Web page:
Monday, September 28, 2015

Throne of Glass by Sarah J. Maas

Mrs. Edwards chose this awesome book last year as one of her Battle of the Books picks.  Not only does she promote reading in classes, but also makes sure her BoB teams have amazing selections.  I have enjoyed listening to the conversation between the Library Ladies and some of the BoB students about the author’s choice to write a new series in the midst of finishing this one… they are dying for the next book to come out!

This fantasy-adventure series by Sarah J. Maas is titled Throne of Glass.  In Throne of Glass, we are thrust into a medieval-like world where we meet the beautiful Celaena.  Celaena, although breathtaking, is deadly... an assassin… a mercenary.  And is known and feared by everyone.  She lives in a land where magic has been forbidden and purged by the King; it’s existence so far removed that it’s now only known in tales and myth.  

Celaena has been imprisoned in the salt mines of Endovier, a prison known only for it’s death toll.  Until one day Chaol, Captain of the King’s Guard and best friend to Prince Dorian, comes for her.  She is offered a deal to gain her freedom by becoming the King’s Champion Assassin.  The biggest problem is: Celaena works for NO ONE… and despises the king.  Celaena finds herself at the palace, thrust into a violent tournament of champions with mercenaries from far and wide.  She proves herself, but not without stumbling across a deep-hidden mystery within the depths of the palace and finding friendship and love in the most unexpected of places.  Throne of Glass will keep you on the edge of your seat, hungry for the next book.

I love searching YouTube for book trailers.  Sometimes I find trailers that are so much like movies that I wonder if a movie hasn’t been done for the books.  Most of the trailers are done by students, so the quality is reflective of that.  This trailer is one of the more professional ones I’ve found; done by Bloomsbury Publishing.  I think this trailer is very effective in it’s simplistic text, clean images, and powerful music.  Students connect to things better with music involved, and it will be more impactful with the right songs.  This trailer sets up well to the intrigue and adventure of the story. I see this beek potentially being used by English teachers when looking at plot structure, characterization, sub-plots, and flashbacks. It is crafted masterfully with an ending that will leave the reader hungry for more.

Works Cited
Throne of Glass by Sarah J.Maas. (2012, July 26) . Retrieved from <>.
“Throne of Glass.” Wikia, 2013. JPEG file.

Friday, September 11, 2015

The Running Dream by Wendelin Van Draanen

I know I’m only a year old and a fish to boot, but I have heard the expression “Don’t judge a book by it’s cover.”  From a fish perspective, this could not be a more uninviting cover, I mean white background with simple black lettering, and a pair of shoes.  I don’t even have feet and especially don’t dream of running.  My dreams primarily consist of large fingers chasing me around my bowl or swimming in the ocean with sharks.  The Library Ladies got this book in the library not too long ago, and I think Mrs. Edwards promoted it as a California Young Reader Medal (CYRM) book at one point.  When she talks about it now, she often brings up the plain cover and even admits to judging books by the cover herself!!  But apparently after she read it, she really ‘connected’ with the story… whatever that means.  This is what she says about The Running Dream by Wendelin Van Draanen.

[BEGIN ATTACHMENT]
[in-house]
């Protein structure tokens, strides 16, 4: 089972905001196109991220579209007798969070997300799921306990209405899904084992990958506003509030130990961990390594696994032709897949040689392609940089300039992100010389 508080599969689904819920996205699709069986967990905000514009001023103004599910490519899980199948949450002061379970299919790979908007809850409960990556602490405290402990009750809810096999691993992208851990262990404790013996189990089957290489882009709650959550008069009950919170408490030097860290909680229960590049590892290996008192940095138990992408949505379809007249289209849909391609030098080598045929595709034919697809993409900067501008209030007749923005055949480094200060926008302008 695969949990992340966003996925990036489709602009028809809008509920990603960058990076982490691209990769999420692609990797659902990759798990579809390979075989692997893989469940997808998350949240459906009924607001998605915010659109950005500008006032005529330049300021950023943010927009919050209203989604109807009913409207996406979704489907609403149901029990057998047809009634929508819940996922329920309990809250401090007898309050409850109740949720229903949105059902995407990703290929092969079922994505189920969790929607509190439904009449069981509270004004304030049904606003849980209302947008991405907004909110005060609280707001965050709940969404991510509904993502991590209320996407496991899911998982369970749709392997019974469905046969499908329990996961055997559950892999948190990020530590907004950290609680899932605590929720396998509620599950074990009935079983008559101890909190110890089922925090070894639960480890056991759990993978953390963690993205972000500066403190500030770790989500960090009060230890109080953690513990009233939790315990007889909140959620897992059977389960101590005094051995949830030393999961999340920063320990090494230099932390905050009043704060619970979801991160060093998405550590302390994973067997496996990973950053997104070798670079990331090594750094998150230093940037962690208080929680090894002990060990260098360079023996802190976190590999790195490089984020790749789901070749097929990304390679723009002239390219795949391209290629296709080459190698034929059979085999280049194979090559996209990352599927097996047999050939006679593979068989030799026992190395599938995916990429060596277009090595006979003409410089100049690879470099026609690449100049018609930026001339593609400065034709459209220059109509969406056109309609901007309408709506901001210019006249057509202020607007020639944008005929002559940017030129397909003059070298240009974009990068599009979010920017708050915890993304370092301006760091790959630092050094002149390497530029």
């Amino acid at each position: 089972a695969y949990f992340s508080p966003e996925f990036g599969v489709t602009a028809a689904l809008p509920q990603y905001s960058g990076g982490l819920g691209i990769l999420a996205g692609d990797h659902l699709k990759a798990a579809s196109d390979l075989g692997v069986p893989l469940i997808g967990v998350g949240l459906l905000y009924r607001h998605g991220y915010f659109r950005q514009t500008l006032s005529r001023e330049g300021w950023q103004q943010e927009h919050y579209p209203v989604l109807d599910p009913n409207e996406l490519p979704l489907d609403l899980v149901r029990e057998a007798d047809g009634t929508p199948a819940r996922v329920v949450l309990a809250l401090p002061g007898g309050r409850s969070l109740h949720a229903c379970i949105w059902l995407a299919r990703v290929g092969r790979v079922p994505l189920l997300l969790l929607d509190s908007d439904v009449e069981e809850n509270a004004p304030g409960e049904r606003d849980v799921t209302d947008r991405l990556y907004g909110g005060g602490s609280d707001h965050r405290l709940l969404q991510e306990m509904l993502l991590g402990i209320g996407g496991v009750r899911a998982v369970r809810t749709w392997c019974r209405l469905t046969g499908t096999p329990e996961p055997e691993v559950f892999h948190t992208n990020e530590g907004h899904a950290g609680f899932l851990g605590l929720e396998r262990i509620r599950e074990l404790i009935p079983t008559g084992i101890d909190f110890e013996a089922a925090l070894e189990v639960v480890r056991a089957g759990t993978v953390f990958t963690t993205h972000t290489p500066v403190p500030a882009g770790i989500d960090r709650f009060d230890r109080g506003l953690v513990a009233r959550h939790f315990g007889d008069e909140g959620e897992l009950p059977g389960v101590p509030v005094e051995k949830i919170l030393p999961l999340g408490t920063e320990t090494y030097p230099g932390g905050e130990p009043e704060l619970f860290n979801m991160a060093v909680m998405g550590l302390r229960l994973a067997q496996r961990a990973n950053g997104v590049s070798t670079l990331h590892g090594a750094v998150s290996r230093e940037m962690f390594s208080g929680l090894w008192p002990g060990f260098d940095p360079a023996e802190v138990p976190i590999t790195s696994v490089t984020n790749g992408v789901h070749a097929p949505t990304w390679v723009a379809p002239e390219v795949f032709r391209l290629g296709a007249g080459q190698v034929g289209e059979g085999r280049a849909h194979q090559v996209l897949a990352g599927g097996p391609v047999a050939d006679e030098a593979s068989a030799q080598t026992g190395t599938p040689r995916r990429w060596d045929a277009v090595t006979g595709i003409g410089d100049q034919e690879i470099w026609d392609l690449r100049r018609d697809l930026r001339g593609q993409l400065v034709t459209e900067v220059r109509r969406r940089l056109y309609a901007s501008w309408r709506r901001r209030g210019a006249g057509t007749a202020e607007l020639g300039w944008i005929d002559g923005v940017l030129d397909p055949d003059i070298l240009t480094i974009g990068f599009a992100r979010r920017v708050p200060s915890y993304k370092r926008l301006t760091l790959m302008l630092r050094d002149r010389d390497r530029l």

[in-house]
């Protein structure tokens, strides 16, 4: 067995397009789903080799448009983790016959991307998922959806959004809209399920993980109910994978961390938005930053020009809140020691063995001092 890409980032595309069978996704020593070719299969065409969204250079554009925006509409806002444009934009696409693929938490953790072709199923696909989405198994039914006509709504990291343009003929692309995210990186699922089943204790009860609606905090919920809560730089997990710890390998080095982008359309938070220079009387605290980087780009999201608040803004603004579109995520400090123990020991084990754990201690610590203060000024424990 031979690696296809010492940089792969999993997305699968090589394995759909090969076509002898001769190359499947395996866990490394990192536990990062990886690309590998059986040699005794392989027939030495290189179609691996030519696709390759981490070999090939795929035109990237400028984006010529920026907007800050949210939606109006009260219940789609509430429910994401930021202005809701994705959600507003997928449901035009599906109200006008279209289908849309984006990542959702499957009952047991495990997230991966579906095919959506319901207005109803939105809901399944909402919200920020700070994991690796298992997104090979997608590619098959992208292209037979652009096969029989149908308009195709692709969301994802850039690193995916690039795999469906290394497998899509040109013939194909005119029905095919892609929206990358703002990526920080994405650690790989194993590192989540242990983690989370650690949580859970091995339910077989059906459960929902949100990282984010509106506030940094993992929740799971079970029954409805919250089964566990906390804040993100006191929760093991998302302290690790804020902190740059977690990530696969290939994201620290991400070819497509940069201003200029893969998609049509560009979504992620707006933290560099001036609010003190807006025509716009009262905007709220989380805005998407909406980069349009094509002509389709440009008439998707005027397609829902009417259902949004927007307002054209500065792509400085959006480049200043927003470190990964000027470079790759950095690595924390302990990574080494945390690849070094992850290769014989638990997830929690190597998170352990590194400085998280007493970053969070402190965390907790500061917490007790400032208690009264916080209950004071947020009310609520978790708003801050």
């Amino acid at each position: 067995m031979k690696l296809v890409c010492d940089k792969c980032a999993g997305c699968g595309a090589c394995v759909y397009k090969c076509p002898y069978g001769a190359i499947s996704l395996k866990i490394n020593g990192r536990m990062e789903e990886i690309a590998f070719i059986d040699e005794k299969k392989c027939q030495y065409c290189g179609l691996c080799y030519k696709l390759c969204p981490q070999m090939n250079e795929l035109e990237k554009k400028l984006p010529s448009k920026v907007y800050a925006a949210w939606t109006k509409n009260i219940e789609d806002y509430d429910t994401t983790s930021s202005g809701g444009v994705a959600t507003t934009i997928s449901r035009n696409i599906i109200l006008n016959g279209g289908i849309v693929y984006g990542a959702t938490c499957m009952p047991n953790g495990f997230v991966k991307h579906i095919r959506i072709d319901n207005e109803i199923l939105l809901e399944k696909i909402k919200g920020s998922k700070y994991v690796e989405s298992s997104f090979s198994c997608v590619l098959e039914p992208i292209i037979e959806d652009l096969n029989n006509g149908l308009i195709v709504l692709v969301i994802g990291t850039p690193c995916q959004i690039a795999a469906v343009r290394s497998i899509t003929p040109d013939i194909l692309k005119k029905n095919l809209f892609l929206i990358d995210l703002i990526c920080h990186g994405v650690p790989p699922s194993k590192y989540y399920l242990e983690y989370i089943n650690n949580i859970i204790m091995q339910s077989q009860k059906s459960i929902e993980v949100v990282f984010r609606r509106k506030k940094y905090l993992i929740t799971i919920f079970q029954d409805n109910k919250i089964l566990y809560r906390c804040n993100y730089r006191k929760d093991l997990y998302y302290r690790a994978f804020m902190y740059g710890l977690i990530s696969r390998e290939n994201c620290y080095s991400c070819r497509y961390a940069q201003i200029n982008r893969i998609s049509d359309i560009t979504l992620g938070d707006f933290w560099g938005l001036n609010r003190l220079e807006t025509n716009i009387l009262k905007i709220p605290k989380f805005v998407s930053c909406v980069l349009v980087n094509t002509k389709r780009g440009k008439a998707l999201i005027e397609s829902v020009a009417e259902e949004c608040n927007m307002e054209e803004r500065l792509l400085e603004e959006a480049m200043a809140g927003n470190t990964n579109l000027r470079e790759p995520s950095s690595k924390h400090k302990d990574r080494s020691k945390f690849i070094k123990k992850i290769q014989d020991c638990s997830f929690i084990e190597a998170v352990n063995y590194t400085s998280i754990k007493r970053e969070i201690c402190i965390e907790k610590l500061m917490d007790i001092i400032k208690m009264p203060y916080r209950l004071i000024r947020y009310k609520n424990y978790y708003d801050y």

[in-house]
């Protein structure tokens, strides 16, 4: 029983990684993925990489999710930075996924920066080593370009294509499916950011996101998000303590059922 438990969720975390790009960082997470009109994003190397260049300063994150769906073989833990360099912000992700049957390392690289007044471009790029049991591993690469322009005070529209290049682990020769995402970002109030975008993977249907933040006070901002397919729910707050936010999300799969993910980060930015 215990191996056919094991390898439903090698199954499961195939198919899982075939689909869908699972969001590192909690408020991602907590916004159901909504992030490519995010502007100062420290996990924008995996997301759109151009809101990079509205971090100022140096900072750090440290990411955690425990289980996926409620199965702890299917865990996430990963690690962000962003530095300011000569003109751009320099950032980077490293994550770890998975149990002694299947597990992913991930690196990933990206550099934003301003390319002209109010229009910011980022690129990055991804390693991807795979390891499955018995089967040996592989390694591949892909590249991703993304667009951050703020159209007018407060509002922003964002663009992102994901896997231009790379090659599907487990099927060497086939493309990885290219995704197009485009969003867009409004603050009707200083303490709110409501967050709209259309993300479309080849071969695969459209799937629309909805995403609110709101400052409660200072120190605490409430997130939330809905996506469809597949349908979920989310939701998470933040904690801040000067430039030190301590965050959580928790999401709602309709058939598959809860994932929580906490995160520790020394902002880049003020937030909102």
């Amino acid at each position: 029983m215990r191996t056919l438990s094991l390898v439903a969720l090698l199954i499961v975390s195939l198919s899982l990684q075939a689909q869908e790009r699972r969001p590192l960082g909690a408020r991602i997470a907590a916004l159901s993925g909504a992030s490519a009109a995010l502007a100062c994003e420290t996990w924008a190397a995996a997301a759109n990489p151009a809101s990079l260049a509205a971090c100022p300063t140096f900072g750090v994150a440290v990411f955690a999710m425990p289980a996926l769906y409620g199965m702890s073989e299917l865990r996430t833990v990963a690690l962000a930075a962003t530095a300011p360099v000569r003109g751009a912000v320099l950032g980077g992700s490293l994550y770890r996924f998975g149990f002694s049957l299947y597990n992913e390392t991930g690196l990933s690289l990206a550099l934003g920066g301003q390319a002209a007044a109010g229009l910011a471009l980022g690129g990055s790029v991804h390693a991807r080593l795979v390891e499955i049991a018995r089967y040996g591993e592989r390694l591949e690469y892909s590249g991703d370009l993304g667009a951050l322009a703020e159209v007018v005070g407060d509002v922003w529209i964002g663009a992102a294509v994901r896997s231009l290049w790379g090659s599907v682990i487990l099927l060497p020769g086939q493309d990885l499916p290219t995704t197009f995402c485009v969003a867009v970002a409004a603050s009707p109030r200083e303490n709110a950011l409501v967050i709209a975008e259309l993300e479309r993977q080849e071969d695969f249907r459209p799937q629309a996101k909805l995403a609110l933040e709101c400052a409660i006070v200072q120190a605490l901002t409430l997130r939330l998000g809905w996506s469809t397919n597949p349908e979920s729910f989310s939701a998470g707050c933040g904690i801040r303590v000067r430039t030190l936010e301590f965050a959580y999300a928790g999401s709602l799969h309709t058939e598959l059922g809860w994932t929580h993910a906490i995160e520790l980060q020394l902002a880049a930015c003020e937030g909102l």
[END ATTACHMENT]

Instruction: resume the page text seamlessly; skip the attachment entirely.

Jessica is a junior in high school, and if someone asks her who she is, she will respond with, “I am a runner.”  Jessica isn’t just a runner though, she’s the best, and although she is only a junior, she has already captured the attention of several colleges.  On the way home from a huge meet at her school’s big rival, the bus is involved in a terrible accident.  A vehicle slammed into the side of the bus right where Jessica and one of her best friends was sitting.  Jessica woke up several days later to discover that she was missing a leg!  The accident not only left her an amputee, but she also found out that one of her teammates had been killed.
Jessica went into a shell; she didn’t want to talk to anyone and struggled to catch up in her classes.  She was even seated in ‘preferential’ places in her classes (the back of the room).  It was here that she gets to know Rosa, a girl in her math class who has cerebral palsy.  As Rosa and Jessica become friends, Jessica begins to realize that life isn’t all about running for her, and for some people it means something so much more.  Check out this incredible story of perseverance and friendship today!

This is a fantastic story to connect with any student who has something so important that it is part of their identity like sports, a hobby, playing music, creating art, or any number of things.  Students can connect because this story is so powerfully possible.  In addition to the empathy they may feel for the character at losing what defined her, students can also begin to have a greater understanding of the mental strain that people who face sudden amputations may have.  The author Wendelin Van Draanen also brings into the story cerebral palsy, which is a condition that very few students understand.  This trailer is one of the more powerful ones I have found; again, the music and connection to the book while providing just enough of a teaser for readers is well done.  
Works Cited
Book Trailer: The Running Dream. (2012, October 4). Retrieved from

“The Running Dream.”, 2012. JPEG file.

It's Friday in The Brary!!  I'm swimmin' with the big boys.  #bookfacefriday